"Oh, well," she said, "I guess I'll apply the whole can after all," and she upended it over the upper section of the newly covered roof and applied the roller with a will. She was able to get it spread out before it got too dark to see, but only barely. Before coming down off the roof, she tossed the paint roller-on-a-stick off the roof, where it landed in a convenient bush.
After I helped her down the ladder, we went to retrieve the roller. To our consternation, we couldn't find it. In the deepening twilight, it had buried itself so well that it was invisible. However, after about five minutes knocking around in the bush, we finally found it, not in a part of the bush where we both thought we'd seen it land.
The Grey Goo (which stinks to high heaven) needs time to cure, and today should be pretty good for it, with light breeze and mostly sunny weather. I have to take the van to the dealership to diagnose the engine-light problem, but maybe this evening Lisa will have an opportunity to take a second bucket of Goo to cover the lower section of the newly-covered portion of the roof. After that's settled, the next task will be to lay down the roof covering on the rest of the roof, working toward the back of the house, and leaving the newly-gooped sections to cure for a day or two before coming back to lay down White Goo overcoat.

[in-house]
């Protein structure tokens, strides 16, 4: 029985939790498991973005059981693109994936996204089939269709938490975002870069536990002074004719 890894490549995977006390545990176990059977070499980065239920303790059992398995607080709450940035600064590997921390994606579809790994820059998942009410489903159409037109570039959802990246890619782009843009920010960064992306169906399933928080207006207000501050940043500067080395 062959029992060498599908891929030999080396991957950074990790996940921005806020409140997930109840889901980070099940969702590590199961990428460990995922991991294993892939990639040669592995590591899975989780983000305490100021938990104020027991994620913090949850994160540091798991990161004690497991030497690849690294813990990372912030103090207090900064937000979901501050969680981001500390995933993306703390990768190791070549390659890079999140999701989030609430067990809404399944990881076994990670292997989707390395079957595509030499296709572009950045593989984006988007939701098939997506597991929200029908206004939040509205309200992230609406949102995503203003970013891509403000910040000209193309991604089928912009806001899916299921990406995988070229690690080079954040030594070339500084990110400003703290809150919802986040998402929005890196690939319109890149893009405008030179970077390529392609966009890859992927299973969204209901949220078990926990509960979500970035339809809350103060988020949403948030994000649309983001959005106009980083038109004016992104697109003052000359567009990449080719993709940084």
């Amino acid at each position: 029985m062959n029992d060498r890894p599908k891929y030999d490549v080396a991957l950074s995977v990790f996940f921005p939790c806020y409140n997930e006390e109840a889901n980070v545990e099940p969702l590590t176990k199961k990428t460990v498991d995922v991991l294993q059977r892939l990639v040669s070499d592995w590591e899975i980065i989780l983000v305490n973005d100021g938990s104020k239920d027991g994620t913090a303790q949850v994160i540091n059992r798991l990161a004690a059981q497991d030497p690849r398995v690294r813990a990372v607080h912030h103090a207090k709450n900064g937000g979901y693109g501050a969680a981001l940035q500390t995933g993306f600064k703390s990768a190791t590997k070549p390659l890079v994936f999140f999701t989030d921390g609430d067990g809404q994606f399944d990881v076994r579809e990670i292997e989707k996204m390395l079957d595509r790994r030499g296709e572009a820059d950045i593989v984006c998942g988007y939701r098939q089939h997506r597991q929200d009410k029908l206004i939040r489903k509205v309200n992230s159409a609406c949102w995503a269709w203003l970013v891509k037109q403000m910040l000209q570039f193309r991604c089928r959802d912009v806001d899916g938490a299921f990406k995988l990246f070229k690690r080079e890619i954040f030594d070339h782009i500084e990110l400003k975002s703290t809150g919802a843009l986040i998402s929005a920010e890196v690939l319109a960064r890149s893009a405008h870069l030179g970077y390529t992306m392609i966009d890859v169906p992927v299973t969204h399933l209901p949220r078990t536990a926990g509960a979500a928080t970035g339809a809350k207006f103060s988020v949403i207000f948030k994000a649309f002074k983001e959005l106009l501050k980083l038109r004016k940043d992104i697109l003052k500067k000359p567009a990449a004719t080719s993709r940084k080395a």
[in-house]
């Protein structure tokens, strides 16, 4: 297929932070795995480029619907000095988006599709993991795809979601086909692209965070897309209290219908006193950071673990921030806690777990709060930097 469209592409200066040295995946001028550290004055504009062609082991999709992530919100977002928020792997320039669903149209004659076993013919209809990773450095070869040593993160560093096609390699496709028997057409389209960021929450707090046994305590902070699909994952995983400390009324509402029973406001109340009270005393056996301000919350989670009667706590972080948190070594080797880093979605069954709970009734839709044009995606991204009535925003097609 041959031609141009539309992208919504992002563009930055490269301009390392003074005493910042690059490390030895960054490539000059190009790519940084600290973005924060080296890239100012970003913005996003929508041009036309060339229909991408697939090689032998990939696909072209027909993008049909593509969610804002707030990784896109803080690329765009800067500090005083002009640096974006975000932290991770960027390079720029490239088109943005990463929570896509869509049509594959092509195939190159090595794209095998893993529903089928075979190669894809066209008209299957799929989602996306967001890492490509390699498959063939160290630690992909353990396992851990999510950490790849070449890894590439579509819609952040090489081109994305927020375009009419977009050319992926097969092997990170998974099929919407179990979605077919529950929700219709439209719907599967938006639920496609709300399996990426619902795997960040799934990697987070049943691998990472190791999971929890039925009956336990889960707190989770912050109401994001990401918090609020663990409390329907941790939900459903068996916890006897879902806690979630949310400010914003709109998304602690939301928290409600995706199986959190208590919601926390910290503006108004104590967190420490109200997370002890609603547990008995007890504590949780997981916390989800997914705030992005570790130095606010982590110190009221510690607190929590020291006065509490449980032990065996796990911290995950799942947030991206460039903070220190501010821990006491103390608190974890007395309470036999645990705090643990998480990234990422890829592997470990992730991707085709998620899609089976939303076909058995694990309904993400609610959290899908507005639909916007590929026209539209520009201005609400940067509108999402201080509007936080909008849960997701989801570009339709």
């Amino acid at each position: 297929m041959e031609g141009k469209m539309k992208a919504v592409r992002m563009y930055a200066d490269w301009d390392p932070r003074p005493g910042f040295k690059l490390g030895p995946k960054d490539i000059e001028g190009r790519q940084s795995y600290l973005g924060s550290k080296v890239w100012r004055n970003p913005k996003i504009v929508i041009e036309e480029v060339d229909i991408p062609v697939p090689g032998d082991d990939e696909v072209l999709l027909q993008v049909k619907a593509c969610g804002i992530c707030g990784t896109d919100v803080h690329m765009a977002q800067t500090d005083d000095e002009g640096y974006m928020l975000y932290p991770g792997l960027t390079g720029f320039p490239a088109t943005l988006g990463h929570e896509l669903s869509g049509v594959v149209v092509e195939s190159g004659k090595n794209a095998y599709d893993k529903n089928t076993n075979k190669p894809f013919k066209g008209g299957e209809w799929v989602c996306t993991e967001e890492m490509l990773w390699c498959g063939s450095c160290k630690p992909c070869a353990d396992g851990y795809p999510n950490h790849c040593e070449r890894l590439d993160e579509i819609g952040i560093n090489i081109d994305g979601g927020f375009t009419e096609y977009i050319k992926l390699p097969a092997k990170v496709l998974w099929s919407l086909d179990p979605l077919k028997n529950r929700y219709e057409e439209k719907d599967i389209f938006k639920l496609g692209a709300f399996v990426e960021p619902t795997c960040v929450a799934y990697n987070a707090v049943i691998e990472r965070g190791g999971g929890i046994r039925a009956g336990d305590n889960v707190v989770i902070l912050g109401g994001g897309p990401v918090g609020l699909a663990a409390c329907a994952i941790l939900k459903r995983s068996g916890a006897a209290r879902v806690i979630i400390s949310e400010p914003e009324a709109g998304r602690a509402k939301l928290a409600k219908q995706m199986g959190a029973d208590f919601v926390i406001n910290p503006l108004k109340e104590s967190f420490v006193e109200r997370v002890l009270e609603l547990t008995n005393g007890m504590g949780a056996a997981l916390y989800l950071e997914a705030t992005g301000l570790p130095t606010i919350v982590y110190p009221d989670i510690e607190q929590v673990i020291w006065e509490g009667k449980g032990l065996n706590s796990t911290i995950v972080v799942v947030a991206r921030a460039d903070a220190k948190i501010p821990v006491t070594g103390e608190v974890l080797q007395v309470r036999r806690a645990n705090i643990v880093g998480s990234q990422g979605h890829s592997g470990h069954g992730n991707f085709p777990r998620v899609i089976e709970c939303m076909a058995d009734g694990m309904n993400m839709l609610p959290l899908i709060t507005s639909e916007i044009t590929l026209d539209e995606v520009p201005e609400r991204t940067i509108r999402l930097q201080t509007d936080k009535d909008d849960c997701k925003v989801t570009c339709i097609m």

The weather is cooperating other than the fact that it's simply too hot in the direct sunlight to do the work, so our work window is only a couple of hours wide, and it's at what we normally would consider dinner time, which is inconvenient to say the least.